On Wednesday I broke the news on my social media channels that Barack Obama had endorsed several Democrats for the upcoming midterm elections. Among those endorsed is Veronica Escobar. Noticeably absent on the Obama endorsement list is Beto O’Rourke running against Ted Cruz for the Texas Senate seat. I called it breaking news because, although, the absence of the Beto endorsement had significant news coverage across the country, El Paso’s news outlets seem to be oblivious to the lack of an endorsement for O’Rourke from the former Democratic president.
The Ted Cruz and Beto O’Rourke election is a marquee race across the nation because Texas, a “red state,” seems to be in play and because of the idea that a “blue wave” may come in November. For El Paso, an El Paso candidate challenging a long-time Texas Republican makes the race the only race that matters for El Pasoans on the national stage. That El Paso could be a player on the national political stage by leading a “blue wave” makes the Cruz-O’Rourke the race to talk about in the city.
There is so much national attention on Beto O’Rourke that his name is mentioned daily on political radio and cable news outlets. Even the Ellen Show had Beto on.
According to USA Today, by October 1, 2018, Barack Obama has endorsed about 350 Democratic candidates across the nation. Also, on October 1, NPR said over 300 candidates have been endorsed by Obama. And yet, among all those endorsements, Beto O’Rourke’s name is missing. More importantly, the local news media seems oblivious to it.
It’s not as if the national media hasn’t noticed. Newsweek pointed out that Obama had endorsed Alexandria Ocasio-Cortez but not O’Rourke. That was on October 1. Even Fox News pointed this out on the same day. The Houston Chronicle and The Daily Beast also made this a point in their coverage.
On Wednesday, The Texas Tribune pointed out that Barack Obama was “noticeably quiet on the O’Rourke Senate” race, arguing that it was likely because “the former president’s stamp of approval might not play well for undecided voters in Texas.”
On October 2, The Hill quoted Democratic strategist, Adam Hodge as saying that Beto “doesn’t need former President Barack Obama’s endorsement in his Senate campaign because the candidate has already established ‘his own brand’ among the voters in the state.”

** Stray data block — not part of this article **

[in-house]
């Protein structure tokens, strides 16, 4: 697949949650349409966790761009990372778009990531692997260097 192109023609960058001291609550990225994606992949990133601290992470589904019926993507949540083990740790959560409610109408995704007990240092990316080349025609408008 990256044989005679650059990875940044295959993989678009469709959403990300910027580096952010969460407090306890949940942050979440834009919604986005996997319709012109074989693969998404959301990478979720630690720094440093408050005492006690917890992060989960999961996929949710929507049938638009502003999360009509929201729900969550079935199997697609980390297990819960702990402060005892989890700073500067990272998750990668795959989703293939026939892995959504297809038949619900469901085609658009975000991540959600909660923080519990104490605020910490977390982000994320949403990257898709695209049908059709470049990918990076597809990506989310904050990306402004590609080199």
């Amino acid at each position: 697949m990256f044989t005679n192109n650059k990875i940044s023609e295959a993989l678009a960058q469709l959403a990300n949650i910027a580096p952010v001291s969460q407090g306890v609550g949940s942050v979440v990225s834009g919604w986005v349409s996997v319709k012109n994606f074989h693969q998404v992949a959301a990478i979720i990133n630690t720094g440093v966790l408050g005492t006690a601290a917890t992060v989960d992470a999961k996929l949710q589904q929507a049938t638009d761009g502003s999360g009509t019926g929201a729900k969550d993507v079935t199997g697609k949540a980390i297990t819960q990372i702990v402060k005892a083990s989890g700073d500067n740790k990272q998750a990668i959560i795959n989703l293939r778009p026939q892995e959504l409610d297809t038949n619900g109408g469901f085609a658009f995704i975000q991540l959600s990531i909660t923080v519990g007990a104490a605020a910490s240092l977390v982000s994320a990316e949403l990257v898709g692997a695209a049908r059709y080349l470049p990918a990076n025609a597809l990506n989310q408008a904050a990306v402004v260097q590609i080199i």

In other words, across the country and among both political parties, the lack of an endorsement by Obama for O’Rourke is a topic of discussion, except in El Paso.
Somehow the news that Barack Obama did not endorse Beto O’Rourke has not made the El Paso news cycles. The question is why?
I previously posted that Beto O’Rourke’s run for the Senate is part of the plan to position him for a presidential race. (The Beto Plan for President, September 19)
That post has generated a considerable amount of attention over the last few days. In that post I pointed out that Beto wasn’t in the race to win but was just using it for national attention. But, a congruence of events, the so-called “blue-wave” and Donald Trump dynamically changed the race and O’Rourke was suddenly in contention. I also pointed out that Beto is a Democrat in name only.
The catalyst for my original post was that the El Paso Times had decided to make an issue about a Ted Cruz video that had very little traction at the time. I pointed out that the Times was trying to protect the carefully created image that Beto O’Rourke has been cultivating since the decision for his presidential race was made by his father-in-law, William “Bill” Sanders years ago.
Taking my points about the Times running cover for O’Rourke and adding them to my contention that O’Rourke is a liberal/Democrat in label only, it then makes perfect sense why Obama did not endorse him.
The national political strategists and some commentators on my social media have argued that the lack of an Obama endorsement is nothing more than Obama protecting Beto’s multi-party engagement strategy to get Republican votes for the Senate race.
Regardless of the reasons, the lack of El Paso news coverage demonstrates that the local news media is protecting O’Rourke’s image. It could also be the result of the ineptitude of the El Paso news directors, or both.
I believe my original premise is further strengthened by this latest development. Blaming the lack of local coverage on ineptitude ignores the fundamental fact that I alerted the El Paso Times and KVIA through Twitter days earlier and that the national media, including the Times’ owners have pointed out the lack of endorsement. Thus my contention remains that the local news media is still trying to protect Beto.